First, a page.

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Jewish World Review
June 25, 2007
/ 9 Tamuz, 5767
V is not for victory
http://www.JewishWorldReview.com | Scratch a liberal and you may find a Hillary hater. A lot of men and women on the left can't stand her. The attitude of these women is both visceral and intellectual. They despise her pretense of being a "feminist" because she so compromised herself in her relationship with Bill. More important, they can't bear her tortuous explanations of why she voted to go to war in Iraq.
Men are less concerned with her personal life; many of them like the idea that a wife can forgive a philanderer. They couch their criticisms in the language of pragmatic politics: "She can't win." Both men and women joined in booing her at the Campaign for America's Future, a far-left fringe meeting in Washington last week.
Nation magazine put her on the cover, asking readers the polling question, "Does Hillary have a woman problem?" The magazine noted that she outpolls both Barack Obama and John Edwards among likely single female Democratic primary voters, but she does poorly among married women.
The Nation reprises some of the most vulgar vitriol poured on Hillary by women: "The right's favorite 'femi-nazi' now has to contend with Jane Fonda, comparing her to 'a ventriloquist for the patriarchy with a skirt and a vagina.'" Nora Ephron writes that "women can't stand her position on the war . . . don't trust her as far as you can spit." Jen Moseley, on the blog Feministing, speculates that women aren't joining up to work for her because being a woman doesn't automatically get a woman's support: "There's no vagina litmus test, people."
Feminists who have railed against the idea of identifying women by their body parts are nevertheless eager to use the "V word" to make points against Hillary. If feminist artist Judy Chicago can depict representations of female genitalia in her infamous sculpture "Dinner Party," political feminists can throw around graphic references to female sexual anatomy that most men still won't use in mixed company.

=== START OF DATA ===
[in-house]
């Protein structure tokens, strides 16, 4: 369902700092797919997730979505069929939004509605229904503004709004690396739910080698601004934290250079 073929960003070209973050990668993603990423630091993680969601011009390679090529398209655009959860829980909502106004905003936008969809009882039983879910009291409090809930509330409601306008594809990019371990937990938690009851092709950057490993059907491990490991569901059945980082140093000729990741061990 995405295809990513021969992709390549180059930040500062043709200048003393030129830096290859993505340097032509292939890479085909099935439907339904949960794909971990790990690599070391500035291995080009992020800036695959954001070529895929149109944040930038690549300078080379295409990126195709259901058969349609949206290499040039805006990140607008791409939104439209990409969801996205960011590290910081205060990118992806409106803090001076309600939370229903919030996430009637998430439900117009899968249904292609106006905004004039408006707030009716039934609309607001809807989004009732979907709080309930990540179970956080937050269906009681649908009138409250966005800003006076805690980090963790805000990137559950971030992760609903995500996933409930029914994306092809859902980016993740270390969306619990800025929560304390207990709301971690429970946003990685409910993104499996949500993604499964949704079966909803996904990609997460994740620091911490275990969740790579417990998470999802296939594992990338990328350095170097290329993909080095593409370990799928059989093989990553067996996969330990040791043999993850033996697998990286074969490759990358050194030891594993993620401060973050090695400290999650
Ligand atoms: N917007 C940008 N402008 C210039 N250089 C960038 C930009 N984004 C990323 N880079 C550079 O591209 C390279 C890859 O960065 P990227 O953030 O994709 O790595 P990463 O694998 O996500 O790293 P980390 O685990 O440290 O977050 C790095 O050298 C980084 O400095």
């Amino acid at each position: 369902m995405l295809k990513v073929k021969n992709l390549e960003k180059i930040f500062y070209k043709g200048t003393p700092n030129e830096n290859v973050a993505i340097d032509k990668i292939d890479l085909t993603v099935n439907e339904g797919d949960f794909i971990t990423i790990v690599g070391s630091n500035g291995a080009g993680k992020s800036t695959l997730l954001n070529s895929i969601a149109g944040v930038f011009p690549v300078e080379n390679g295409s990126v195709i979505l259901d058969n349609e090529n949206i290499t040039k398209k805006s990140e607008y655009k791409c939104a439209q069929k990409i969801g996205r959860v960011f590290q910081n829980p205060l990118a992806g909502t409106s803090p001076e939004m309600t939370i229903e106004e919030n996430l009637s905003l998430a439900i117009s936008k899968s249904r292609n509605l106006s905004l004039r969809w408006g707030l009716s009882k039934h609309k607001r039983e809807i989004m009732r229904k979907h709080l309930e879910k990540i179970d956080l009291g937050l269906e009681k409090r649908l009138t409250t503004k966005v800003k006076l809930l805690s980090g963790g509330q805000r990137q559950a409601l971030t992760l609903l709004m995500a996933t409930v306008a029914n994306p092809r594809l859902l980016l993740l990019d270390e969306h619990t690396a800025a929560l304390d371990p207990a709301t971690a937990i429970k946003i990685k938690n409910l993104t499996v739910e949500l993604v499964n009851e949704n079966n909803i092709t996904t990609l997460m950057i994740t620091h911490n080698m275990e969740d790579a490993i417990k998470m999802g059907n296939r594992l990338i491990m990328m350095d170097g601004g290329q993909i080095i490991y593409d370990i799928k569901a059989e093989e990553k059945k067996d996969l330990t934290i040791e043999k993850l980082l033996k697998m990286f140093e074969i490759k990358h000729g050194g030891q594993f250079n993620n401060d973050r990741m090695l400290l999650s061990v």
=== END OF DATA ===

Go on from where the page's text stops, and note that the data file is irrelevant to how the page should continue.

There's a "rhymes-with-witch" quality to female criticism of Hillary, as if women want to show how tough they can be on one of their own. Columnist Maureen Dowd even compares Hillary to the gangster Tony Soprano of the popular HBO series "so power hungry that she can justify any thuggish means to get the prize." Not since the late cartoonist Herb Block depicted Richard Nixon as a sinister bum rising from the sewer have so many piled so many negatives on a mainstream politician.
Some of the criticism emerges from feminist naivete. Many obviously believe that a woman seeking the highest office in the land should draw on her feminine nurturing qualities, rather than play hardball with the boys. In this scenario, the war in Iraq is a woman's issue and women on the fringe can't understand why a female candidate could vote for a war, any war. "If she's such a passionate advocate for children, women and families, how could she countenance the ongoing killing of innocent Iraqi families, and of American soldiers who are also someone's children?" asks Susan Douglas in the magazine In These Times. "If it would be so revolutionary to have a female as president, why does she feel like the same old poll-driven opportunistic politician?"
The tough women who made it as heads of state, such as Golda Meir, Indira Gandhi and Margaret Thatcher, were never admired by leftist feminists. They seem to think that the "Iron Lady" should have stayed home to bake crumpets. Angela Merkel is not a feminist icon, either. The Europeans laugh at our gender politics. Segolene Royal, the Socialist runner-up in the recent French elections, says now that she's leaving the live-in partner with whom she has four children, but the Paris salon buzz is less about their personal relationship than that she wants to replace him as party chief. It's nothing personal.
Hillary's candidacy is a conflict between the kind of woman she is and the kind of leader she wants us to believe she would be. Nurture doesn't fit with nature, and her nature doesn't reflect a sense of wholeness or trustworthiness as a leader. All that unwashed laundry in the laundry hamper of her marriage doesn't help, either. While many feminists supported her as an outspoken first lady, they don't like the idea that the first woman president would be attached at the hip to the husband that, paradoxically, they like better than her.
She's come a long way, baby, but not far enough.
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